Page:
"If I concentrate hard enough, it's actually like being in a room all by myself. There's darkness all around, and all I have is the weight before me. If I'm nerved up for the effort, I feel the weight for the first three or four inches. After that, I don't feel the weight at all."
That, apparently, is all there is to it. Concentration, darkness; then think—and lift, just a little.
Starting snatch, Schemansky spreads hands wide. This costs him leverage but decreases distance bar must be hefted overhead. He flips 275-pound weight off floor, using back and shoulder muscles to give weight initial momentum which will help carry it all the way up in one unbroken movement. As barbell passes shoulders, 225-pound Schemansky does lightning split to get underneath the weight, then uses his tremendous leg power to reach standing finish.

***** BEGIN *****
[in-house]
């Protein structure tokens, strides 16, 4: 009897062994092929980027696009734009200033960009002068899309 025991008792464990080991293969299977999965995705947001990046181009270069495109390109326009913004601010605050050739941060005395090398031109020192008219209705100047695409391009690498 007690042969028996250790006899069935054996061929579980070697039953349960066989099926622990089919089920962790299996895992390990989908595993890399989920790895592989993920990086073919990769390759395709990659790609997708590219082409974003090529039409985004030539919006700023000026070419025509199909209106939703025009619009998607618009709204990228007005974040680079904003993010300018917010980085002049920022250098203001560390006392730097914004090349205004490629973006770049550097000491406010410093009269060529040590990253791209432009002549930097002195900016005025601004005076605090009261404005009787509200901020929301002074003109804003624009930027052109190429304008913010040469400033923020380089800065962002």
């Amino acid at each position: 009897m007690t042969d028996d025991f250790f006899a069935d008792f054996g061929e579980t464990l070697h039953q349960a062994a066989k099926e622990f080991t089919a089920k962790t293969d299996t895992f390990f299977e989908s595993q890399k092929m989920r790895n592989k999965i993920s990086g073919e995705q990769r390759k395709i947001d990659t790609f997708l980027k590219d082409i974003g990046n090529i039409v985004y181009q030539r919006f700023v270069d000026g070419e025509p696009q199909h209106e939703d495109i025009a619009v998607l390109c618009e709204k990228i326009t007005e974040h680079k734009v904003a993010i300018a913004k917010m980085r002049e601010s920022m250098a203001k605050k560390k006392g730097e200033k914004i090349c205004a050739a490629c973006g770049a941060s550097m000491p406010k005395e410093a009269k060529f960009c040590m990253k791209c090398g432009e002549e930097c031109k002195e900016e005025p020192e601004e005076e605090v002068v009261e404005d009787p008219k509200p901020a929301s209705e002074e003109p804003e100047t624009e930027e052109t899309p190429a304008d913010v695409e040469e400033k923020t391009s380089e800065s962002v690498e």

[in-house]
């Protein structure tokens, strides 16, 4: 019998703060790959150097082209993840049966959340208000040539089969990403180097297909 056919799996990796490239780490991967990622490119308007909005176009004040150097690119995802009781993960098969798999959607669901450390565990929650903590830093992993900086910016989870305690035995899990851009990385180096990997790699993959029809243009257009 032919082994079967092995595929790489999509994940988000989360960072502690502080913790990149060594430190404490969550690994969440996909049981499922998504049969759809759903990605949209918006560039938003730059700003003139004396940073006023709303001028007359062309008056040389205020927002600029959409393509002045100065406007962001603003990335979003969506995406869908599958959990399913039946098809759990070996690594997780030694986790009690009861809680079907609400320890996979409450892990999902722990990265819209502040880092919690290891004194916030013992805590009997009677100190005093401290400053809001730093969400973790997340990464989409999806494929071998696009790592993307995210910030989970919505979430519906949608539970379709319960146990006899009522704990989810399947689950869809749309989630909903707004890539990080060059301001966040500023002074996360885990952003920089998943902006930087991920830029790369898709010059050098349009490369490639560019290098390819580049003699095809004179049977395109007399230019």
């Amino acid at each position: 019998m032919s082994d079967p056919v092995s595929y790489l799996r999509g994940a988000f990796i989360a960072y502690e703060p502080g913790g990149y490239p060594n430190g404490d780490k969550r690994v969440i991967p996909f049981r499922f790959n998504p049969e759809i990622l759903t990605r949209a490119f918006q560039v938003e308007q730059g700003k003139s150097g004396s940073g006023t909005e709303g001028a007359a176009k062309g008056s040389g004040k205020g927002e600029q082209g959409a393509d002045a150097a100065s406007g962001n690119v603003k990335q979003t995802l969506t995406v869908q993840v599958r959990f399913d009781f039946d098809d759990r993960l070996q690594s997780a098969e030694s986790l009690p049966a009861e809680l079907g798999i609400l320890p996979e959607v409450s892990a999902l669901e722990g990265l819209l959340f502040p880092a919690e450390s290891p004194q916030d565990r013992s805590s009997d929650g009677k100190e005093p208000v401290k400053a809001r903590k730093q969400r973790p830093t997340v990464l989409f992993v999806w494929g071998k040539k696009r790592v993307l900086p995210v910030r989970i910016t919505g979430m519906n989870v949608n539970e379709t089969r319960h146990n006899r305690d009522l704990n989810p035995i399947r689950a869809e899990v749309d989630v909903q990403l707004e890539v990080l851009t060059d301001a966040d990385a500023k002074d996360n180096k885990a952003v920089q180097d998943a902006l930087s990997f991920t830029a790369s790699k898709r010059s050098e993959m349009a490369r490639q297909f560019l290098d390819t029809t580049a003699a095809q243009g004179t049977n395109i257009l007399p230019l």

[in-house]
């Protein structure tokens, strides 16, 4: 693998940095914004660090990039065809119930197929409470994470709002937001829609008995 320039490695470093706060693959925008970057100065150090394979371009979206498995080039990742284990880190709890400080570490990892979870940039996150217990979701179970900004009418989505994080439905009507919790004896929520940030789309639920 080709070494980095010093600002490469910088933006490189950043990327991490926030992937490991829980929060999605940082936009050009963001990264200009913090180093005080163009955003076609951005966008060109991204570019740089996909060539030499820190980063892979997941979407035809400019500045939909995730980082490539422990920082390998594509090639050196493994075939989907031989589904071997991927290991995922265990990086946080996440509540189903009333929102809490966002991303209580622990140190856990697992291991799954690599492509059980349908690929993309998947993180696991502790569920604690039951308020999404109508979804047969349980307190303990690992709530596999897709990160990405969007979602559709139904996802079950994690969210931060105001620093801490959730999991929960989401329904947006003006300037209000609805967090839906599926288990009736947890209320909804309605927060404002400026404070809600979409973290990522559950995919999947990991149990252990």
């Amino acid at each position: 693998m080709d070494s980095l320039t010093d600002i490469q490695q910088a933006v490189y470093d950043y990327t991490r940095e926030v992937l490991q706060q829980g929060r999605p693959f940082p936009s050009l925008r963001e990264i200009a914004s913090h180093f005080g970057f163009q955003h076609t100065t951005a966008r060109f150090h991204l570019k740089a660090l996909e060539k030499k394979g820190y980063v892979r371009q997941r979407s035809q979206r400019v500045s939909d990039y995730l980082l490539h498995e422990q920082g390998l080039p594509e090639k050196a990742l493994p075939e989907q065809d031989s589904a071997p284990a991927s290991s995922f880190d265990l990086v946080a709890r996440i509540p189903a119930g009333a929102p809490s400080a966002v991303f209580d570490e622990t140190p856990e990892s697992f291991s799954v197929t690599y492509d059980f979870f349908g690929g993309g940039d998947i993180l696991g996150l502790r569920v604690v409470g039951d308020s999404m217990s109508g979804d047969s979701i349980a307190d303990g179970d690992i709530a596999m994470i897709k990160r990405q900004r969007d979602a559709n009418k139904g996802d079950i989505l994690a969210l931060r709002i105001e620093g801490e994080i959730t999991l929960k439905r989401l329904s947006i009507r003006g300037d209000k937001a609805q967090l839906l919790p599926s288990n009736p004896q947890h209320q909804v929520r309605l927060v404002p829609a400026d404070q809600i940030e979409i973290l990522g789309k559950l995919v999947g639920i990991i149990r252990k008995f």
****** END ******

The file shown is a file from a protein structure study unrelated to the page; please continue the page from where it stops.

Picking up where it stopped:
CLEAN AND JERK
Kono uses closer grip for two-stage clean and jerk. First stage brings 325-pound weight to waist level, where short-legged Kono quickly squats to get under bar, then pushes with legs to reach standing position. Lifter may now rest until he is ready to jerk the weight overhead. When he is all set, Kono does half-split to get arms locked, then straightens up. Long pause and subsequent split allow for greater lifts than snatch or press.
CLEAN AND PRESS
In press, lifter depends less on speed, more on beef. Lift starts as Schemansky cleans weight to shoulder height. He pauses two seconds, then presses 275-pound barbell overhead with smooth push of arms, back and shoulders. In latter stage of lift, he may not move feet, double torso, or bend knees. Final push from dead stop is toughest maneuver for heavyweight Schemansky who feels his build is a little too light for this lift.